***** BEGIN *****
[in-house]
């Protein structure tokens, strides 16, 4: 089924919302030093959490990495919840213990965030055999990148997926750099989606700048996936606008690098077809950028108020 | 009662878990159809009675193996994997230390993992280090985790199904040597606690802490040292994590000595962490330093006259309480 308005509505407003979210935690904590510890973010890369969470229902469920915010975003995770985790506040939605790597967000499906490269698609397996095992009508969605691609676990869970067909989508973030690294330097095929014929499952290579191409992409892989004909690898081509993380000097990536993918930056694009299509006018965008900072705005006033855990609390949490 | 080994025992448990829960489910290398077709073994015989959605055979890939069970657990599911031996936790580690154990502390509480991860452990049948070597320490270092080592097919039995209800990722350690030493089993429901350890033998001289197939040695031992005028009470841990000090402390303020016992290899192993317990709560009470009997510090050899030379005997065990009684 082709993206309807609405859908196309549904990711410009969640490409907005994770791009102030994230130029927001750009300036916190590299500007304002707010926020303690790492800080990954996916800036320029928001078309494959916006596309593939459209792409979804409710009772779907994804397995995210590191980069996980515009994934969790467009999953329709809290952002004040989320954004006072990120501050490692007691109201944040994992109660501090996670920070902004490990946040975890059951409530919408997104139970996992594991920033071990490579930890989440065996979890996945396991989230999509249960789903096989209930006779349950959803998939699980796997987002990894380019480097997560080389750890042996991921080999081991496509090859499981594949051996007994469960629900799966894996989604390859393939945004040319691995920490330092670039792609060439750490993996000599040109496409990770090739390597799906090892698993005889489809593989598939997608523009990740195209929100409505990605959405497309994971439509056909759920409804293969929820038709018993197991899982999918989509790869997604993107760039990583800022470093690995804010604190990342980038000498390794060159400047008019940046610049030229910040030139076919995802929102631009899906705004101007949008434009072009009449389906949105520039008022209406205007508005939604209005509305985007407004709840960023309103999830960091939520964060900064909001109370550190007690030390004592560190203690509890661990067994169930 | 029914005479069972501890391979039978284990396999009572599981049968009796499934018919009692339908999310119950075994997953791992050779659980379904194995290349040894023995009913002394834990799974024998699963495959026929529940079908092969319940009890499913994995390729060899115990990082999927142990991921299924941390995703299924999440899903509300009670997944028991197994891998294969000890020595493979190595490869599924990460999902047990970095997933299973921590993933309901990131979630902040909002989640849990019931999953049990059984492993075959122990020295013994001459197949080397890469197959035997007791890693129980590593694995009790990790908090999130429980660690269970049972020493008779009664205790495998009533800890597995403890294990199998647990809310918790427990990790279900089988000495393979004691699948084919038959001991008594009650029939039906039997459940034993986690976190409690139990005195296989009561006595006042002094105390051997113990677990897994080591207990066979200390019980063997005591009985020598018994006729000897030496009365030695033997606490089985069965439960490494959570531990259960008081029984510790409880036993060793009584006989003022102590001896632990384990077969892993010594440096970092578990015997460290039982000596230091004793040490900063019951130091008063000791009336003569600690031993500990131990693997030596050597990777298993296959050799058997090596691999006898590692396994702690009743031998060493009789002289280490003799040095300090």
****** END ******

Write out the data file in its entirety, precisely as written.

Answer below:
[in-house]
């Protein structure tokens, strides 16, 4: 089924919302030093959490990495919840213990965030055999990148997926750099989606700048996936606008690098077809950028108020 | 009662878990159809009675193996994997230390993992280090985790199904040597606690802490040292994590000595962490330093006259309480 308005509505407003979210935690904590510890973010890369969470229902469920915010975003995770985790506040939605790597967000499906490269698609397996095992009508969605691609676990869970067909989508973030690294330097095929014929499952290579191409992409892989004909690898081509993380000097990536993918930056694009299509006018965008900072705005006033855990609390949490 | 080994025992448990829960489910290398077709073994015989959605055979890939069970657990599911031996936790580690154990502390509480991860452990049948070597320490270092080592097919039995209800990722350690030493089993429901350890033998001289197939040695031992005028009470841990000090402390303020016992290899192993317990709560009470009997510090050899030379005997065990009684 082709993206309807609405859908196309549904990711410009969640490409907005994770791009102030994230130029927001750009300036916190590299500007304002707010926020303690790492800080990954996916800036320029928001078309494959916006596309593939459209792409979804409710009772779907994804397995995210590191980069996980515009994934969790467009999953329709809290952002004040989320954004006072990120501050490692007691109201944040994992109660501090996670920070902004490990946040975890059951409530919408997104139970996992594991920033071990490579930890989440065996979890996945396991989230999509249960789903096989209930006779349950959803998939699980796997987002990894380019480097997560080389750890042996991921080999081991496509090859499981594949051996007994469960629900799966894996989604390859393939945004040319691995920490330092670039792609060439750490993996000599040109496409990770090739390597799906090892698993005889489809593989598939997608523009990740195209929100409505990605959405497309994971439509056909759920409804293969929820038709018993197991899982999918989509790869997604993107760039990583800022470093690995804010604190990342980038000498390794060159400047008019940046610049030229910040030139076919995802929102631009899906705004101007949008434009072009009449389906949105520039008022209406205007508005939604209005509305985007407004709840960023309103999830960091939520964060900064909001109370550190007690030390004592560190203690509890661990067994169930 | 029914005479069972501890391979039978284990396999009572599981049968009796499934018919009692339908999310119950075994997953791992050779659980379904194995290349040894023995009913002394834990799974024998699963495959026929529940079908092969319940009890499913994995390729060899115990990082999927142990991921299924941390995703299924999440899903509300009670997944028991197994891998294969000890020595493979190595490869599924990460999902047990970095997933299973921590993933309901990131979630902040909002989640849990019931999953049990059984492993075959122990020295013994001459197949080397890469197959035997007791890693129980590593694995009790990790908090999130429980660690269970049972020493008779009664205790495998009533800890597995403890294990199998647990809310918790427990990790279900089988000495393979004691699948084919038959001991008594009650029939039906039997459940034993986690976190409690139990005195296989009561006595006042002094105390051997113990677990897994080591207990066979200390019980063997005591009985020598018994006729000897030496009365030695033997606490089985069965439960490494959570531990259960008081029984510790409880036993060793009584006989003022102590001896632990384990077969892993010594440096970092578990015997460290039982000596230091004793040490900063019951130091008063000791009336003569600690031993500990131990693997030596050597990777298993296959050799058997090596691999006898590692396994702690009743031998060493009789002289280490003799040095300090």